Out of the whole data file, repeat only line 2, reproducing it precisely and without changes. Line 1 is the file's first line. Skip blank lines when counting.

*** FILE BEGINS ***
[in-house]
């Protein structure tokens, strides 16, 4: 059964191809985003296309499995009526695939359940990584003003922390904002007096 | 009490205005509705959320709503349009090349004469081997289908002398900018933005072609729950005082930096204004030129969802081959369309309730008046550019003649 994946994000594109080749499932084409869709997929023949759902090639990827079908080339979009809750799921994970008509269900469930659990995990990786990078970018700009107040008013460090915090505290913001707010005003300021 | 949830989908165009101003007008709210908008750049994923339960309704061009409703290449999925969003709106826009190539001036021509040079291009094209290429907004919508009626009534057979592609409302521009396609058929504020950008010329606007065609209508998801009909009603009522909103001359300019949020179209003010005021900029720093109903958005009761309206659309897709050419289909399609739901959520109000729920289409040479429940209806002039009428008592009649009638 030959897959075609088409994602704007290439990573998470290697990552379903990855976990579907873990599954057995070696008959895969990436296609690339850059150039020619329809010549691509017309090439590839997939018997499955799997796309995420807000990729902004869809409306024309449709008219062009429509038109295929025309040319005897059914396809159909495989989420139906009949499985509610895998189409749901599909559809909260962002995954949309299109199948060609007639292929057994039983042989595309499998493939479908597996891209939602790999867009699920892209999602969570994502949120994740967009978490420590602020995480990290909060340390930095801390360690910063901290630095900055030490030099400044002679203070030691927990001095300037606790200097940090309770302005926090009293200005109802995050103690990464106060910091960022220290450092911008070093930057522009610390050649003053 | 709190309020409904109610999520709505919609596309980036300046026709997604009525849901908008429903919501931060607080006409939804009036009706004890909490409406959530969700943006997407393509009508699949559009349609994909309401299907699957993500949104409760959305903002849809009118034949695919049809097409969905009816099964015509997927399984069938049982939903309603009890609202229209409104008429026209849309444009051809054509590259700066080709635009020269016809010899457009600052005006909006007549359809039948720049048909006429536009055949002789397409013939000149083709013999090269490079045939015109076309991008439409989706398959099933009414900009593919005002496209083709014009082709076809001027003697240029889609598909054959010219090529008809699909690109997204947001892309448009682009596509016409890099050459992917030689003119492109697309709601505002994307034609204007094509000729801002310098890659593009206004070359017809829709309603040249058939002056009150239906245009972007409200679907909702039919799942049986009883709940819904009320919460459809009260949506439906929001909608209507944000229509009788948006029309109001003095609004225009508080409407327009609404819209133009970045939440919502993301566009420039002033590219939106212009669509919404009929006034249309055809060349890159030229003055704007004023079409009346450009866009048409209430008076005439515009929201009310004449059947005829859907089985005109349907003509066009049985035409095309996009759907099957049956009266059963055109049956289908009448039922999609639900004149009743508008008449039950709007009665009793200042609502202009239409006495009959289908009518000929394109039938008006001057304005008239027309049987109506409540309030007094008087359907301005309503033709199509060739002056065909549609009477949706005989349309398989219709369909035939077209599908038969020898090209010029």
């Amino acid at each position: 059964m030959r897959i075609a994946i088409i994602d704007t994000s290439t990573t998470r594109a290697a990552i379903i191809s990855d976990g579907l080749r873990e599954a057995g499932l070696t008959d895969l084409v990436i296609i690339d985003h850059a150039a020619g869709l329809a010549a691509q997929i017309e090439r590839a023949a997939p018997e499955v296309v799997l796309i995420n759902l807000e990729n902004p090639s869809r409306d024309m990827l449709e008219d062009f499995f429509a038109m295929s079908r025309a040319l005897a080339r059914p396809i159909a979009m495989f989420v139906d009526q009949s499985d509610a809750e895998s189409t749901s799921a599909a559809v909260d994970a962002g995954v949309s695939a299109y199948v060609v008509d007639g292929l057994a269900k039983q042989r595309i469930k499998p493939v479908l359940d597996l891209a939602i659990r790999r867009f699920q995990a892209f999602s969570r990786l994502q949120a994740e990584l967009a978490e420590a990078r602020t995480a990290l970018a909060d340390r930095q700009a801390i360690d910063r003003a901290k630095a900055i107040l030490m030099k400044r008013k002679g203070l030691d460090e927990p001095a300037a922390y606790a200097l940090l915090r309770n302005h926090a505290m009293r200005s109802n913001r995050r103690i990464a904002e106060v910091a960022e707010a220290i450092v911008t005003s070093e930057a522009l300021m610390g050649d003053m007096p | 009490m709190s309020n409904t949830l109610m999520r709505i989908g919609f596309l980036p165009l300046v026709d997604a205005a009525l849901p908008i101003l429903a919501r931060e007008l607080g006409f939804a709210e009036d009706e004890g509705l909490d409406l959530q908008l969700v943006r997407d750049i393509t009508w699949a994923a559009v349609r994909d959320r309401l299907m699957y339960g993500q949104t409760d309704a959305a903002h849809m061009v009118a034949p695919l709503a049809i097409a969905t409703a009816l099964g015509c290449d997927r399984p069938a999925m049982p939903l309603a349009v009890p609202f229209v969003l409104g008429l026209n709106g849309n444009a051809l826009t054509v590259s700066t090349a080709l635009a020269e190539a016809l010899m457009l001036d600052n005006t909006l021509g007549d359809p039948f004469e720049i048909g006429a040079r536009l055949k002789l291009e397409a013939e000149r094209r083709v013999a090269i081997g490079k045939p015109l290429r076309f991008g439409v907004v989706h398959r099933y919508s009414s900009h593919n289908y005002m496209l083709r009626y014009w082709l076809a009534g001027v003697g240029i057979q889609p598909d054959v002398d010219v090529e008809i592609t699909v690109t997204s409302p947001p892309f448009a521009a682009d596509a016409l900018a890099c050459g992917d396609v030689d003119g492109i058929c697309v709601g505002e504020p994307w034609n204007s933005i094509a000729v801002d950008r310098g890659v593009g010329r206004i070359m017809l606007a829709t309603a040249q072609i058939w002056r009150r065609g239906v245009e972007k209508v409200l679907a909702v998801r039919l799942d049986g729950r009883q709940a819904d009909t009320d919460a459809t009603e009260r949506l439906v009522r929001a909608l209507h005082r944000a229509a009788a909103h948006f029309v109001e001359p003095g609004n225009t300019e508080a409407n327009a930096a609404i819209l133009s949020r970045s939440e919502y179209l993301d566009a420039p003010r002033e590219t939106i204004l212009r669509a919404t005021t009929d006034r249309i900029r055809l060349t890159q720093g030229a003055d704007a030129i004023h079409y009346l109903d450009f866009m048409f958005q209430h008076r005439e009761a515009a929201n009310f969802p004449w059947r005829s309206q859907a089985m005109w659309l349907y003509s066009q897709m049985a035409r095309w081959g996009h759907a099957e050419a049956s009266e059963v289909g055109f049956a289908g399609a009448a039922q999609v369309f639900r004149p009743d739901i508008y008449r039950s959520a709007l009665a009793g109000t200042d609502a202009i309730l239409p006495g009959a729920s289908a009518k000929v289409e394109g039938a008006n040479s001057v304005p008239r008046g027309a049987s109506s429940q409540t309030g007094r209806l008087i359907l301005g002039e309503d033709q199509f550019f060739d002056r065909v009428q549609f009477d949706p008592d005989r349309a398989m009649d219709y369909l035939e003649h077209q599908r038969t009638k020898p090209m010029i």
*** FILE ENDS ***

């Protein structure tokens, strides 16, 4: 059964191809985003296309499995009526695939359940990584003003922390904002007096 | 009490205005509705959320709503349009090349004469081997289908002398900018933005072609729950005082930096204004030129969802081959369309309730008046550019003649 994946994000594109080749499932084409869709997929023949759902090639990827079908080339979009809750799921994970008509269900469930659990995990990786990078970018700009107040008013460090915090505290913001707010005003300021 | 949830989908165009101003007008709210908008750049994923339960309704061009409703290449999925969003709106826009190539001036021509040079291009094209290429907004919508009626009534057979592609409302521009396609058929504020950008010329606007065609209508998801009909009603009522909103001359300019949020179209003010005021900029720093109903958005009761309206659309897709050419289909399609739901959520109000729920289409040479429940209806002039009428008592009649009638 030959897959075609088409994602704007290439990573998470290697990552379903990855976990579907873990599954057995070696008959895969990436296609690339850059150039020619329809010549691509017309090439590839997939018997499955799997796309995420807000990729902004869809409306024309449709008219062009429509038109295929025309040319005897059914396809159909495989989420139906009949499985509610895998189409749901599909559809909260962002995954949309299109199948060609007639292929057994039983042989595309499998493939479908597996891209939602790999867009699920892209999602969570994502949120994740967009978490420590602020995480990290909060340390930095801390360690910063901290630095900055030490030099400044002679203070030691927990001095300037606790200097940090309770302005926090009293200005109802995050103690990464106060910091960022220290450092911008070093930057522009610390050649003053 | 709190309020409904109610999520709505919609596309980036300046026709997604009525849901908008429903919501931060607080006409939804009036009706004890909490409406959530969700943006997407393509009508699949559009349609994909309401299907699957993500949104409760959305903002849809009118034949695919049809097409969905009816099964015509997927399984069938049982939903309603009890609202229209409104008429026209849309444009051809054509590259700066080709635009020269016809010899457009600052005006909006007549359809039948720049048909006429536009055949002789397409013939000149083709013999090269490079045939015109076309991008439409989706398959099933009414900009593919005002496209083709014009082709076809001027003697240029889609598909054959010219090529008809699909690109997204947001892309448009682009596509016409890099050459992917030689003119492109697309709601505002994307034609204007094509000729801002310098890659593009206004070359017809829709309603040249058939002056009150239906245009972007409200679907909702039919799942049986009883709940819904009320919460459809009260949506439906929001909608209507944000229509009788948006029309109001003095609004225009508080409407327009609404819209133009970045939440919502993301566009420039002033590219939106212009669509919404009929006034249309055809060349890159030229003055704007004023079409009346450009866009048409209430008076005439515009929201009310004449059947005829859907089985005109349907003509066009049985035409095309996009759907099957049956009266059963055109049956289908009448039922999609639900004149009743508008008449039950709007009665009793200042609502202009239409006495009959289908009518000929394109039938008006001057304005008239027309049987109506409540309030007094008087359907301005309503033709199509060739002056065909549609009477949706005989349309398989219709369909035939077209599908038969020898090209010029």